Among the 9mer-and 10mer-peptides derived from RNF43, candidates for antigenic epitope were selected based on the predicted binding affinities to HLA-A*0201 or HLA-A*2402 molecules BIMAS binding prediction software3 and SYFPEITHI prediction software.4 These peptides were synthesized by Mimotopes (San Diego, CA) according to the standard solid-phase synthesis method and were purified by reverse phase high-performance liquid chromatography (HPLC). The purity (>90%) and the identity of the peptides were determined by analytical HPLC and mass spectrometry analysis, respectively. These peptides were dissolved in DMSO at 20 mg/mL and stored at −80°C.

In vitro CTL Induction and Expansion.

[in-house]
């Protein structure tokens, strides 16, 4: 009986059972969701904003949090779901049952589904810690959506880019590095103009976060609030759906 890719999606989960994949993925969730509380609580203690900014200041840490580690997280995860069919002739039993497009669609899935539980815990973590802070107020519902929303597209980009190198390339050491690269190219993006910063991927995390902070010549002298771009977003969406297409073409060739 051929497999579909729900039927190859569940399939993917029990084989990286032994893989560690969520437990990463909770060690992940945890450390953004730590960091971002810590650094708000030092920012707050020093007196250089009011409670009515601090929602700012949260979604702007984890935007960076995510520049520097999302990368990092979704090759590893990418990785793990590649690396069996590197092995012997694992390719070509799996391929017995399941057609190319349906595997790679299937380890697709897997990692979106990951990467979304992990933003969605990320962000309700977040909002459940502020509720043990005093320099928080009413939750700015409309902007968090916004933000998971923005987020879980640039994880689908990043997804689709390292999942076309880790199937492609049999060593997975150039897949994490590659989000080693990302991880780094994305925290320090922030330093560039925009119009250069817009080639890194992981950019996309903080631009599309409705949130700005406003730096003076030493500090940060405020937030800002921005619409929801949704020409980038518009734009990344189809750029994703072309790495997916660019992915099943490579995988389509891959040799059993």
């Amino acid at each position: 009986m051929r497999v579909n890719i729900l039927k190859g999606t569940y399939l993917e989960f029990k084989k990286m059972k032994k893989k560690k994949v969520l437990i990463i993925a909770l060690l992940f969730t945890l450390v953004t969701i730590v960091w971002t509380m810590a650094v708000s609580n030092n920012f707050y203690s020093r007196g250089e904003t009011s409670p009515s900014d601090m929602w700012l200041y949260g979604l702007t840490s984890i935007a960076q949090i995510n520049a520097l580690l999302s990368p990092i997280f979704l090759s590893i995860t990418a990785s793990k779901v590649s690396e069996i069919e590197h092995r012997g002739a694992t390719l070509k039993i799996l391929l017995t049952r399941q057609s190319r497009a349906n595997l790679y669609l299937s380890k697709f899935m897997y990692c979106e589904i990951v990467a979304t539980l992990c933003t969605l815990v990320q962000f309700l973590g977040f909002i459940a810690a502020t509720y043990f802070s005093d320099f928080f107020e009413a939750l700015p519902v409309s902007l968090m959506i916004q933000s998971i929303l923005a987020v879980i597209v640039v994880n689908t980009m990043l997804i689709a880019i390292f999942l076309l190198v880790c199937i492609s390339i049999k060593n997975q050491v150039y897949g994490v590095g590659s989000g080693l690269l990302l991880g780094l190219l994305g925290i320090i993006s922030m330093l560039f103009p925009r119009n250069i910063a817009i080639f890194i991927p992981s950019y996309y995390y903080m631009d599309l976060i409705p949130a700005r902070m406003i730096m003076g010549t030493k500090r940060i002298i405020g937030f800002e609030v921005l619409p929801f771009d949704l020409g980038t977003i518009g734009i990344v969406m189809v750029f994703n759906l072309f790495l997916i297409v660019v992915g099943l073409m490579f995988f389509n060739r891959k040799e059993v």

The CTLs were induced with monocyte-derived dendritic cells (DCs) pulsed with candidate-peptides. DCs were generated in vitro as described elsewhere (10, 22, 23). Briefly, peripheral blood mononuclear cells (PBMCs) were isolated from normal volunteer (HLA-A*0201 or HLA-A*2402) with Ficoll-Plaque PLUS (Amersham Biosciences, Uppsala, Sweden) solution and placed onto a plastic tissue culture flask (Becton Dickinson, Franklin Lakes, NJ) to obtain adherent monocyte fraction. The monocyte-enriched population was cultured in the presence of 1,000 units/mL of granulocyte macrophage colony-stimulating factor (generous gift from Kirin Brewery Company, Tokyo, Japan) and 1,000 units/mL of IL-4 (TECHNE Co., Minneapolis, MN) in AIM-V (Life Technologies, Inc., Invitrogen Co., Grand Island, NY) containing 2% heat-inactivated autologous serum. After 5 days in the culture, OK-432 (generously provided by Chugai Pharmaceutical Co., Tokyo, Japan) was added to the culture at the concentration of 10 μg/mL to induce the maturation of DCs. After 7 days in the culture, mature DCs were harvested and pulsed with 20 μg/mL concentration of candidate peptides in the presence of 3 μg/mL β2-microglobulin for 4 hours at 20°C in AIM-V. These peptide-pulsed DCs were irradiated (5,500 rads) and mixed at a 1:20 ratio with autologous CD8+ T cells, obtained by positive selection with Dynabeads M-450 CD8 and Detachabead (both from Dynal, Lake Success, NY). These cultures were set up in 48-well plates (Corning Inc., Corning, NY); each well contained 1.5 × 104 peptide-pulsed DCs, 3 × 105 CD8+ T cells and 10 ng/mL IL-7 (TECHNE) in 0.5 mL of AIM-V/2% autologous serum. Three days later, IL-2 (CHIRON Co., Emeryville, CA) was added to these cultures at a final concentration of 20 IU/mL. On days 7 and 14, the T cells were restimulated with the autologous DCs pulsed with the peptide. The DCs were prepared each time with the same method described above. Cytotoxicity was tested on day 21 against peptide-pulsed A24LCLs after the third round of peptide stimulation.